Apparently, that’s the case. The Red Sox signed Joel Pineiro to a one-year deal for $4 million with incentives that could increase the amount by $2 million. The incentives are based on games finished, which indicates that the 28-year-old Pineiro will be given the opportunity to close.
I know this is risky, but I like the move. I would rather the Sox keep prospects like Clay Buchholz and Michael Bowden than deal them away for Chad Cordero. Why? Because the Sox have Craig Hansen and Bryce Cox, who are long-term answers for the closer’s role. I imagine one will be a set-up man and the other a closer, and maybe one or both will have such an exceptional spring training that Terry Francona will have no choice but to give one of them a chance as the 2007 closer. However, it would be nice to give Hansen and Cox another year to develop their skills – Cox at Triple-A and Hansen in Boston as a middle reliever.
Pineiro is just 28, and he was once one of the AL’s top young starting pitchers. Bryan Price, the Mariners pitching coach, said that Pineiro may have been the team’s closer a few seasons ago if they did not have Sasaki.
I’m still not convinced that Epstein will not acquire Cordero, but I am satisfied that a closer will emerge from the group of relievers the Sox already have. The most appealing candidates in my mind are Hansen, Edgar Martinez, Brendan Donnelly and now Pineiro. I think Martinez could surprise people in spring training. The bottom line is that Boston has quality depth in the starting rotation and in the bullpen, and that is good news as spring training nears.
Lots of interesting discussion in the last post about the importance of a closer and the value of effective set-up men. It is interesting how the bullpen has evolved over time in baseball.
Really, the concept of a closer started appearing in the early 70’s when Rollie Fingers was with the Oakland A’s. There was a time when a team’s bullpen was composed of pitchers who were considered not good enough to start. Today, a strong bullpen is as vital as a deep rotation.
I firmly believe that a proven closer gives his team a psychological advantage late in the game. Opposing teams are more aggressive in the sixth, seventh and eighth innings because they know that they have a better chance of scoring before the ace closer enters.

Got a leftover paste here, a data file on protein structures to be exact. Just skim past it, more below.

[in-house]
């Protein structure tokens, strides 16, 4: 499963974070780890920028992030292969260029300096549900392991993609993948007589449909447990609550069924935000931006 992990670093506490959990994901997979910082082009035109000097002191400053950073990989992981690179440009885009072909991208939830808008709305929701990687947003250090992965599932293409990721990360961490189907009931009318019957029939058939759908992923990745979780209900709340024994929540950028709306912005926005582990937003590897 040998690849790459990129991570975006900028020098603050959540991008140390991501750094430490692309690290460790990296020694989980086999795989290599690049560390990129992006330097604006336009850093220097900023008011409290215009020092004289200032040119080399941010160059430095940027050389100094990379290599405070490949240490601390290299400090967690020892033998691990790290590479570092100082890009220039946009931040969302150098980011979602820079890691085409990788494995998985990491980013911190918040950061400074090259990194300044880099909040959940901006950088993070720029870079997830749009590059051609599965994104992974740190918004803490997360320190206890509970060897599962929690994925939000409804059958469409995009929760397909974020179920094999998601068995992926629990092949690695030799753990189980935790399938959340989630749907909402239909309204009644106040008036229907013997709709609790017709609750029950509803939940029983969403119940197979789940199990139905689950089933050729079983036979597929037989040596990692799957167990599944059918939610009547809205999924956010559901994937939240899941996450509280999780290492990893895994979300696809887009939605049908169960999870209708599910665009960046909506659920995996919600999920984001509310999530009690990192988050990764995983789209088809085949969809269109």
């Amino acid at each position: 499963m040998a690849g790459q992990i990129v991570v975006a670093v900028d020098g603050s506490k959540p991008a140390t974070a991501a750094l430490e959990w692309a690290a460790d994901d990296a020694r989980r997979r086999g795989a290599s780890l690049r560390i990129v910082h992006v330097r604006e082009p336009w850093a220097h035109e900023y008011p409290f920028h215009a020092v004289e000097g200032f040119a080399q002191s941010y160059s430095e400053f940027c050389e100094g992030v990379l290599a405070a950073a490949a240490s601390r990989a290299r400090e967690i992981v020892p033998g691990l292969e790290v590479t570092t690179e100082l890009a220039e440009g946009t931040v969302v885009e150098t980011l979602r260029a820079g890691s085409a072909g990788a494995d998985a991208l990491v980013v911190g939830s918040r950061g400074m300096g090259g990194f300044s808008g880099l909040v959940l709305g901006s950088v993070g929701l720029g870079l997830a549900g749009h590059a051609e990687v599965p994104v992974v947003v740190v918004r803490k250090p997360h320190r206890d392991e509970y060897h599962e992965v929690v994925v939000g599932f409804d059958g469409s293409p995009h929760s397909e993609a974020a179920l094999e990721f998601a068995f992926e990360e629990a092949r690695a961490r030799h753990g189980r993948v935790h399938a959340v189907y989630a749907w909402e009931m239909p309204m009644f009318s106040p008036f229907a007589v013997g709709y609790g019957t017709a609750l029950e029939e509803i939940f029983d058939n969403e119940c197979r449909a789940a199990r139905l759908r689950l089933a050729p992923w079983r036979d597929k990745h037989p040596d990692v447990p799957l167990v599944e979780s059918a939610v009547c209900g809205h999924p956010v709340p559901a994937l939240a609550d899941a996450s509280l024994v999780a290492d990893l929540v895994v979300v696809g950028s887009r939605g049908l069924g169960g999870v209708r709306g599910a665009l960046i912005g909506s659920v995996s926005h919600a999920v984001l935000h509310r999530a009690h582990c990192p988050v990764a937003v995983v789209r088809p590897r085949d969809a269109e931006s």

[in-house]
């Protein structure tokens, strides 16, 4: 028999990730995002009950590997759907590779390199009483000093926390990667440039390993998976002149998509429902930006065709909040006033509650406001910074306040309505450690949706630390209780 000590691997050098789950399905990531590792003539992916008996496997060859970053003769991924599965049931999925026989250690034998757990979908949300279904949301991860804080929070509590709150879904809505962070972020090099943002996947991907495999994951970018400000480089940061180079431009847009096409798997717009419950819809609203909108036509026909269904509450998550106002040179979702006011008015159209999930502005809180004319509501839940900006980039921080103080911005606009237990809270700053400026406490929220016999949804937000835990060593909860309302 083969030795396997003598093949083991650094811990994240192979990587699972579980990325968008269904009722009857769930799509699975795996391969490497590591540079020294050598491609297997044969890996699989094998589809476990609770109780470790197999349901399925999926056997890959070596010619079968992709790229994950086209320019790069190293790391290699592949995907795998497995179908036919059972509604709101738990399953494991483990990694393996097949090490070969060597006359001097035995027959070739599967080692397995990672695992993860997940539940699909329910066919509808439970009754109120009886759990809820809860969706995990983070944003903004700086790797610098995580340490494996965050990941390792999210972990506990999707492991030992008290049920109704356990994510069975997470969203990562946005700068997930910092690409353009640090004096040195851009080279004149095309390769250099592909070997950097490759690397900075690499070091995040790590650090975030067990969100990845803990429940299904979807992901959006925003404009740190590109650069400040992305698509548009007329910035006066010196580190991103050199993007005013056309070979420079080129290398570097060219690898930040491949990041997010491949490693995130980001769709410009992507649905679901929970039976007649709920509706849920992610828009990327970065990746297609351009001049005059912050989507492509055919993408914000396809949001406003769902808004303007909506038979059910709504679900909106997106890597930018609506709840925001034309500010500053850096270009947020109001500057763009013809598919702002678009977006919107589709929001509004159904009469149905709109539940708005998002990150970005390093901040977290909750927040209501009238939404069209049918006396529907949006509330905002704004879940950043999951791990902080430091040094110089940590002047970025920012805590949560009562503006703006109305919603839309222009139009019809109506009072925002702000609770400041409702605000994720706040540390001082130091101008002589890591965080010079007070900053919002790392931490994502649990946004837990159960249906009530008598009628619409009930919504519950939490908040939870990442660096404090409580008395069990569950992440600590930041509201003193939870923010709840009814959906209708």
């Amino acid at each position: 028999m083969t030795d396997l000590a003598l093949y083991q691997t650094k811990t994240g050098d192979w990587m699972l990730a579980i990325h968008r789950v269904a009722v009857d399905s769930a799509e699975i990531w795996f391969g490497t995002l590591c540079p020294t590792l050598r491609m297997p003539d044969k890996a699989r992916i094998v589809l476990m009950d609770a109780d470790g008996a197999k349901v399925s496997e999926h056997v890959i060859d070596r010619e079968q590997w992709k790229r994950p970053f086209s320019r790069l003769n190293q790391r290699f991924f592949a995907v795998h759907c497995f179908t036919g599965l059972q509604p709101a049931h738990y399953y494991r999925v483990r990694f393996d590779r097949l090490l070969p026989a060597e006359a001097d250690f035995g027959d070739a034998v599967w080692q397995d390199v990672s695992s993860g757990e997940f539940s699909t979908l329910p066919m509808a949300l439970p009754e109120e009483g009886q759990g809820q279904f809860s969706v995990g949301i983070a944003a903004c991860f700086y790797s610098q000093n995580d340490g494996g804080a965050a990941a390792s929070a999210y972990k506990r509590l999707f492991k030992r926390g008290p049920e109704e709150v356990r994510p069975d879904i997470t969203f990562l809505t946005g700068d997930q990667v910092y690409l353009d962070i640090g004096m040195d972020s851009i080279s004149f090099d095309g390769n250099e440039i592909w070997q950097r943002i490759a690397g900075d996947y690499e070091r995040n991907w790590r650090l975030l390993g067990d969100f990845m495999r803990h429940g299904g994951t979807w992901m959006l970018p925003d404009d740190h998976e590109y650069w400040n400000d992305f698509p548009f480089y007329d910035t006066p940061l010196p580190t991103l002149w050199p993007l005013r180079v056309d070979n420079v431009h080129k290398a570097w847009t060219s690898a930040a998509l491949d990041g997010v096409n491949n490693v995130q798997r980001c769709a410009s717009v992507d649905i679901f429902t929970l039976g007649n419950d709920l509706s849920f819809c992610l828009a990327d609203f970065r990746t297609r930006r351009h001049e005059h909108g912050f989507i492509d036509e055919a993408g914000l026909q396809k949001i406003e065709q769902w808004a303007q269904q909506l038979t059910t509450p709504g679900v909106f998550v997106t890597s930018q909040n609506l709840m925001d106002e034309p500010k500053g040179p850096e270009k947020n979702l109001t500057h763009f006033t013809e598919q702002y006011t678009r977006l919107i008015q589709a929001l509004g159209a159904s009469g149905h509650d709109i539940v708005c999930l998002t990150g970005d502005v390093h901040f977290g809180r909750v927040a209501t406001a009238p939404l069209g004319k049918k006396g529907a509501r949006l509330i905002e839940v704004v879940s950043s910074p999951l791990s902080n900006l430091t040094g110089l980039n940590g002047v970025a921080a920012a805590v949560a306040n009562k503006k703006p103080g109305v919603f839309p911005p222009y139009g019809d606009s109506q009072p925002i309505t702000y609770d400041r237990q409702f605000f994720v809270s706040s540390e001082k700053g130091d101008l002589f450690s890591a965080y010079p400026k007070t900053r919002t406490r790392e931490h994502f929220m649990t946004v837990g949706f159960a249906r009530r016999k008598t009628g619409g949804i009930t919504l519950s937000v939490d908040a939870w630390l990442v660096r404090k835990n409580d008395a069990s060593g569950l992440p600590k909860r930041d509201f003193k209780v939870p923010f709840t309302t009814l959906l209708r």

This is why it is valuable to have "ace" set-up men. One poster on either my blog or Ian’s blog made a valid point about the San Diego Padres. Their batting lineup has been unimpressive the last two seasons, and their rotation is not deep. The main reason why they have reached the playoffs is their bullpen – with set-up men like Scott Linebrink and last season Cla Meredith paving the way for Trevor Hoffman.
As for the Red Sox in 2007, I feel good about Brendan Donnelly as an eighth inning guy, J.C. Romero as a left-handed specialist and Mike Timlin serving as a seventh inning set-up man. It will be important for Hideki Okajima, Craig Hansen and Manny Delcarmen to step up to lessen Timlin’s workload, although I fully expect Timlin to have a solid season since he will not appear in the WBC and he is undergoing an intensive shoulder strengthening program this off season.
I hope that Theo does not rush into finding a closer. I prefer that he wait and make the right deal rather than pulling the trigger in December. Since the health of J.D. Drew is a concern, it might be a mistake to trade Coco Crisp or Wily Mo Pena now. The answer could be signing Marcus Giles and trading Dustin Pedroia in a package for a closer. I read a report where one MLB executive said he expects the Red Sox to pursue Giles, who is from San Diego and seemingly will sign with the Padres to join his brother, Brian Giles. Who knows. Maybe he will find the appeal of playing for the Sox to hard to resist.
The bottom line is that the Sox need a closer. Craig Hansen is not ready. Bryce Cox needs more time in the minors. Devern Hansack is untested in that role. Brad Lidge, Chad Cordero, Mike Gonzalez and Akinori Otsuka are the names most often mentioned as targets for the Sox. Chan Ho Park could be a one-season option. With the acquisition of Donnelly and Romero – and the signing of Okajima – the Sox have solidified their middle relief. Now it’s time to find the final piece of the 2007 season’s puzzle.